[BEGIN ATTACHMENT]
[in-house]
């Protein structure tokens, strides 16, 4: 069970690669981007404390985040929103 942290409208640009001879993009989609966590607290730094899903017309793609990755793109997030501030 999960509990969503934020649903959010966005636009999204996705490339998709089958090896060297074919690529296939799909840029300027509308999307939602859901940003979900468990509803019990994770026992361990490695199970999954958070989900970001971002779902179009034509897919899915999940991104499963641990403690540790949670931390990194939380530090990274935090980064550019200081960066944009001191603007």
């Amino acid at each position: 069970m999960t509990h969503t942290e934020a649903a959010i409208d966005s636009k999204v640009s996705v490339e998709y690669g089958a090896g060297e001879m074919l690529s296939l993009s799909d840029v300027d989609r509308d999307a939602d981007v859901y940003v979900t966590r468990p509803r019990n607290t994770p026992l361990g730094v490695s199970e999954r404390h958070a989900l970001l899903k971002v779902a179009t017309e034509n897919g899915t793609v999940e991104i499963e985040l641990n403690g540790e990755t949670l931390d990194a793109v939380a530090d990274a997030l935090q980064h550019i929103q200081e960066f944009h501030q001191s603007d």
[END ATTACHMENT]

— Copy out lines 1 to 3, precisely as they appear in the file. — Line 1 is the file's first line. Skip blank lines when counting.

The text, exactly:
[in-house]
């Protein structure tokens, strides 16, 4: 069970690669981007404390985040929103 942290409208640009001879993009989609966590607290730094899903017309793609990755793109997030501030 999960509990969503934020649903959010966005636009999204996705490339998709089958090896060297074919690529296939799909840029300027509308999307939602859901940003979900468990509803019990994770026992361990490695199970999954958070989900970001971002779902179009034509897919899915999940991104499963641990403690540790949670931390990194939380530090990274935090980064550019200081960066944009001191603007």
């Amino acid at each position: 069970m999960t509990h969503t942290e934020a649903a959010i409208d966005s636009k999204v640009s996705v490339e998709y690669g089958a090896g060297e001879m074919l690529s296939l993009s799909d840029v300027d989609r509308d999307a939602d981007v859901y940003v979900t966590r468990p509803r019990n607290t994770p026992l361990g730094v490695s199970e999954r404390h958070a989900l970001l899903k971002v779902a179009t017309e034509n897919g899915t793609v999940e991104i499963e985040l641990n403690g540790e990755t949670l931390d990194a793109v939380a530090d990274a997030l935090q980064h550019i929103q200081e960066f944009h501030q001191s603007d």